One of the most perplexing concepts to grasp as a post-grad is how, in the name of all that is good and righteous, the weekends take light years to arrive; and when they finally do, they’re over before you have time to say “I hate Mondays.” I remember how much I used to dread the beginning of the week when I was a college student. Did I REALLY have to wake up at 8:45AM and walk across the quad to sit in a three-hour class that was half spent checking my tweets? Was it fair for a 21-year-old female to be forced to find a work study job where the duties included, but were not limited to: working on homework, going to Starbucks, and uploading pictures to Facebook? Oh, the trivial woes of a naïve undergrad.

I never knew how easy I had it until I was ripped from college (thanks a lot graduation day) and launched into the next stage of my life, where work is necessary and free time is limited. This weekend, in particular, seemed to fly by faster than usual. Maybe it had something to do with the fact that it was the last weekend I’ll be able to spend with my boyfriend until August.

Don’t misunderstand me, having an ambitious, determined boyfriend is something to celebrate, except when it comes time to pursue those ambitions in a new location. I’ve always been a firm believer in chasing your dreams. I’ve always been cautious. Combine those two personality traits and you have me: a 23-year-old receptionist by day; a dream seeker by night. With writing, this works. I can make a living during the week and work on my craft during my free time. I’m allowed to be a little cautious. With my boyfriend’s dream, however, there is no such thing as caution. You can’t half ass it. You can’t divide your time between school and work. Your time has to be spent on the dream. Every dime, every hour of effort—it all goes towards that. It’s the life of a musician, and it’s the dream he’s chasing.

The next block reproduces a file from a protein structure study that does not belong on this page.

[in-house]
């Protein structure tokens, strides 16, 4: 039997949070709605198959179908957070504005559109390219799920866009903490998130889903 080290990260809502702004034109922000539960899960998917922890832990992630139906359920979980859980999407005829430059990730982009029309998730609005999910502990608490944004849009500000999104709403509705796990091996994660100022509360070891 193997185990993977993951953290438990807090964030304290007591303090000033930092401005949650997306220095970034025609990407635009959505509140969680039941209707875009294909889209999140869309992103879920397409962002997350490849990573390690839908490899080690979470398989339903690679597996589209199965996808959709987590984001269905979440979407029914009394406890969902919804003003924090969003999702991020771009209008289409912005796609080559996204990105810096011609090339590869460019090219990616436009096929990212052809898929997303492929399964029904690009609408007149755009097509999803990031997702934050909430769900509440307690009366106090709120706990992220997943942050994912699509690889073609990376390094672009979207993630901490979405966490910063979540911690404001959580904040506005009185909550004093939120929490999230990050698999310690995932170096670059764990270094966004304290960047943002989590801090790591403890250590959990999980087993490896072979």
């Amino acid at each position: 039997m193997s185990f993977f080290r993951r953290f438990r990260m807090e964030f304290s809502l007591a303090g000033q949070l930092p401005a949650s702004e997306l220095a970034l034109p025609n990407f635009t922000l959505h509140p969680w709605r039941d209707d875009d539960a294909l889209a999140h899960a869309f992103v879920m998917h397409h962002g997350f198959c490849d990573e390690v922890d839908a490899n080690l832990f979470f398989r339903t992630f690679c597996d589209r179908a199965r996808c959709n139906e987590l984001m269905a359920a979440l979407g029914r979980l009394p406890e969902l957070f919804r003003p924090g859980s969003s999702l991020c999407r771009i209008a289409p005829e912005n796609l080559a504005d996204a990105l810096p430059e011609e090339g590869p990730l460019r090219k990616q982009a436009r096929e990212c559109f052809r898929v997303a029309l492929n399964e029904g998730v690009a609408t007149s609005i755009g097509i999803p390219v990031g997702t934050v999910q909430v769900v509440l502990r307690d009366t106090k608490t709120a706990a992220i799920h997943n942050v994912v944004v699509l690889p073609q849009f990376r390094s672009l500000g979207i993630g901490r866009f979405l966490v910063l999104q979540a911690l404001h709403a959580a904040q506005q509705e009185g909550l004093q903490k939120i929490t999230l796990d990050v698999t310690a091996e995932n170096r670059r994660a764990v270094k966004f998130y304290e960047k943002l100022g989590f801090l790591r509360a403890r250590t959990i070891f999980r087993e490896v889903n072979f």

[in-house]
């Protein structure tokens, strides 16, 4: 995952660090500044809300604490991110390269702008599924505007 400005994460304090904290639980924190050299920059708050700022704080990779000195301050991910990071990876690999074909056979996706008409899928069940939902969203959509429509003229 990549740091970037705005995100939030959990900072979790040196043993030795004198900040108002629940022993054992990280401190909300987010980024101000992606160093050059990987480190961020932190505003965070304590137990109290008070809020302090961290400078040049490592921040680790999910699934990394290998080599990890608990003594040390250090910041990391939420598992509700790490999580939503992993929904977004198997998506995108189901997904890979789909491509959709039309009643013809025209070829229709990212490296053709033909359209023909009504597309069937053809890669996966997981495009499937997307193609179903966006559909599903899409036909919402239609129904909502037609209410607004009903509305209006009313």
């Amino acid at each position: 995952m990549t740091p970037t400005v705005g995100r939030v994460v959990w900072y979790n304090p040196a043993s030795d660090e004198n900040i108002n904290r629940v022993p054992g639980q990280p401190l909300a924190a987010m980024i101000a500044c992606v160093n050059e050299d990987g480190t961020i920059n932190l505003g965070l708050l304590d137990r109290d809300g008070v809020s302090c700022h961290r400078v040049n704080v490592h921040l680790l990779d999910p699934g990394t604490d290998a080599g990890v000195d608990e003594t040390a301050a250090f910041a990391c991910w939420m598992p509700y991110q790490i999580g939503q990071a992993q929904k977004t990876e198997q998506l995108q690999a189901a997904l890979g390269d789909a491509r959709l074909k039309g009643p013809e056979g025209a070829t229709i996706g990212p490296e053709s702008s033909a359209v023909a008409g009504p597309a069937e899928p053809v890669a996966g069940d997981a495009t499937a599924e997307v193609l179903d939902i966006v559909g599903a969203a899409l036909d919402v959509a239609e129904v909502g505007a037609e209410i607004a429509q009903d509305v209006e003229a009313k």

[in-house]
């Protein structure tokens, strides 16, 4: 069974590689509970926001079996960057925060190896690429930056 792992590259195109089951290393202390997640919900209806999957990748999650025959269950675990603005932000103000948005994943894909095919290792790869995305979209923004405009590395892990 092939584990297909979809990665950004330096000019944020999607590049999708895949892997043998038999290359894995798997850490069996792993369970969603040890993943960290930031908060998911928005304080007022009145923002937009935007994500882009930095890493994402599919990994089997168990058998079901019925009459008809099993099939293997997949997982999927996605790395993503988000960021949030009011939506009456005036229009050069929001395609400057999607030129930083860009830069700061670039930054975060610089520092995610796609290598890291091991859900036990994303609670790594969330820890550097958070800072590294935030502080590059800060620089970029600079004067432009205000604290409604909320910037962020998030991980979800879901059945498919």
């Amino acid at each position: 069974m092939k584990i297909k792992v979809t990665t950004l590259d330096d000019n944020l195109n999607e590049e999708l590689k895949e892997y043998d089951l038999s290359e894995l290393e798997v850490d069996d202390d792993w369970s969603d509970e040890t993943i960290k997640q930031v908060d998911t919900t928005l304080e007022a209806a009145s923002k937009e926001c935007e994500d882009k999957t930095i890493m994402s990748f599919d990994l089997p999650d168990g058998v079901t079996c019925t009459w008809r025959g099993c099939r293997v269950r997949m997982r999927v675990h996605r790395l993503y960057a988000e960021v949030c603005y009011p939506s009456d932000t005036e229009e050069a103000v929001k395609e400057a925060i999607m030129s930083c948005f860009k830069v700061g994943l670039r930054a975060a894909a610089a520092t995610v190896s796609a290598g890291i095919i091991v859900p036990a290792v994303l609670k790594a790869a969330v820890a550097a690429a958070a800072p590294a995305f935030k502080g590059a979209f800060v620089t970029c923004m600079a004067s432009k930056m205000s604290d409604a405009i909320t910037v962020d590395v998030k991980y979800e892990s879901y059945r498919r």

First and foremost, let me state with unwavering certainty, that I not only support his choices, but I understand them. As an artist, I understand what it’s like to want to drop all of the responsibilities, all of the filing and answering phones, all of the cable bills and broker fees, and just do it. Pack a bag, withdraw your savings, and just go for it. Throw your mind, body, and soul into it. But being the cautious creature that I am, I never go that route. My boyfriend, on the other hand, loves it, thrives off of it, and I love him for it. What I don’t love is increasing the distance that separates our already long distance relationship (Binghamton vs. Queens). In pursuit of the dream, he left for Vegas last night to record a demo using his brother’s studio. I know, I know, boo friggen’ hoo.

So in honor of these very recent events, I decided to dedicate this blog to long distance relationships: why they suck and why we stick around.


1-Absence Makes the Heart…